What’s popping up in turf?
Editor’s note: This article is from the archives of the MSU Crop Advisory Team Alerts. Check the label of any pesticide referenced to ensure your use is included.
White clover and black medic
There are many weeds actively flowering in lawns right now. A couple that always catch my attention and are often found growing together are white clover and black medic. White clover is a unique weed in that some folks prefer to leave it in their lawns and has sometimes even been seeded in turfgrass mixtures for lawns. You might wonder why on earth anyone would want to seed white clover into their lawn when you may be thinking of how to get rid of it.
White clover is a nitrogen fixer, so the idea is that you could have clover and turfgrass co-exist in a lawn and the white clover would provide some nitrogen for the turfgrass. White clover’s ability to fix nitrogen makes this weed very competitive in lawns that are not fertilized or are growing on low fertility soils. One cultural recommendation to help turfgrass compete with both white clover and black medic is to fertilize. If you feel the need to kill either of these weeds before it takes over your entire lawn, products that contain the active ingredient triclopyr will be effective especially if you can hit them while they are flowering. If you can make it through the summer coexisting with these weeds in your lawn, your best time for treatment is in the fall when the weeds are storing carbohydrates in their roots for next year. Herbicide applications in the fall are more readily transported to the roots and effectively kill the weed once and for all.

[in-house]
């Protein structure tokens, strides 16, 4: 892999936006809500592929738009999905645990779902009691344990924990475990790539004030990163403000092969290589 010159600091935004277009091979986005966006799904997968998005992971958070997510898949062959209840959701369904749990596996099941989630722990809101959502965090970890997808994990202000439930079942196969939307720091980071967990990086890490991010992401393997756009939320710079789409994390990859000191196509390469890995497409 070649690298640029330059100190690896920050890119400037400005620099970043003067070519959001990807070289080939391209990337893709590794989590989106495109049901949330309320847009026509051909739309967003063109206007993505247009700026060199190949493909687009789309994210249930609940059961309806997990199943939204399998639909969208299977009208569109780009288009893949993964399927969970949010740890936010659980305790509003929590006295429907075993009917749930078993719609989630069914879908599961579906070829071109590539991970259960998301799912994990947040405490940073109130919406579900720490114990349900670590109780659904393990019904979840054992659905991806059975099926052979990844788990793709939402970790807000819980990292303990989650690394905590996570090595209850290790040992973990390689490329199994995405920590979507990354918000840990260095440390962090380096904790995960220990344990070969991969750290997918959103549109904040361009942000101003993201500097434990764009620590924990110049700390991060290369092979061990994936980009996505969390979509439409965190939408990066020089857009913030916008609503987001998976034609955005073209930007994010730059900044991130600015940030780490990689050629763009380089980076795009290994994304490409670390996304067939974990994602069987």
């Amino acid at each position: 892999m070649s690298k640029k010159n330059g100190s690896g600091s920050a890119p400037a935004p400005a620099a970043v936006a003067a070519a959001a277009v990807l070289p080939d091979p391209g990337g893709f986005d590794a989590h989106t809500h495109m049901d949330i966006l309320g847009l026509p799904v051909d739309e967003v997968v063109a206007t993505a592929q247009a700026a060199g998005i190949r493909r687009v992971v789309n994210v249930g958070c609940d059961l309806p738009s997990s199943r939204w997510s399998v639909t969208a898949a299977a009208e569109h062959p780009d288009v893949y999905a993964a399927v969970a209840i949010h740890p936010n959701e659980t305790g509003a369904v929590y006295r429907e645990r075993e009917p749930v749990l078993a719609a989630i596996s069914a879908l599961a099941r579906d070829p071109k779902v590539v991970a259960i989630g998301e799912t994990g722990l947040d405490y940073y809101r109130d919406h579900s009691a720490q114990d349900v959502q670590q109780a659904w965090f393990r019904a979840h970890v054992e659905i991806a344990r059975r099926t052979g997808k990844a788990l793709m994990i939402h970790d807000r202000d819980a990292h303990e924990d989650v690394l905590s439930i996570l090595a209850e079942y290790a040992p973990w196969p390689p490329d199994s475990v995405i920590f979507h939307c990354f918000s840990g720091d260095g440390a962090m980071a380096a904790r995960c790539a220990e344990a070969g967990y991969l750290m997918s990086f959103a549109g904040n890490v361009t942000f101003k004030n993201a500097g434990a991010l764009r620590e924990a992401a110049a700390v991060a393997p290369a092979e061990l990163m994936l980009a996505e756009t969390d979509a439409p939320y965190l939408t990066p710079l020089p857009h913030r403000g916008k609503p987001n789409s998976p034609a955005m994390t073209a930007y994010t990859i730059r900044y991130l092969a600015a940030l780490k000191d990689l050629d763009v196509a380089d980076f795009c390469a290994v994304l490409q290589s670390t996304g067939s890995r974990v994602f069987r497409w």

Seedheads in lawns
Many lawns are really pumping out the seedheads right now. Some lawns had seedheads popping earlier in the spring, but many lawns have come on really strong with the seedheads in the last week. The cool temperatures and lack of moisture may have delayed the seedhead production in some lawns this spring. Seedhead production requires energy from the plant, so it is likely the turf will not only look stemmy due to the seed stalks, but the turfgrass may even thin out. Keep the blade sharp and provide some fertilization if you haven’t recently to help the turf recover. Also, the lawn is not going to be reseeded by seedhead production. Even if the seed was allowed to reach maturity, which would take about four months, allowed to dry and then harvested, you’d still need to make sure that seed would find a home in the soil in order to germinate. If you need to fill in some areas in your lawn, it’ll be easier to go buy some seed.
Following the very light rainfall earlier this week, it didn’t take long to find some young crabgrass popping through the soil. There are certainly plenty of voids in the turf right now for crabgrass to invade, so keep your eyes open. If you’re going to try and control it, doing it when it’s young is going to be easier than once it matures.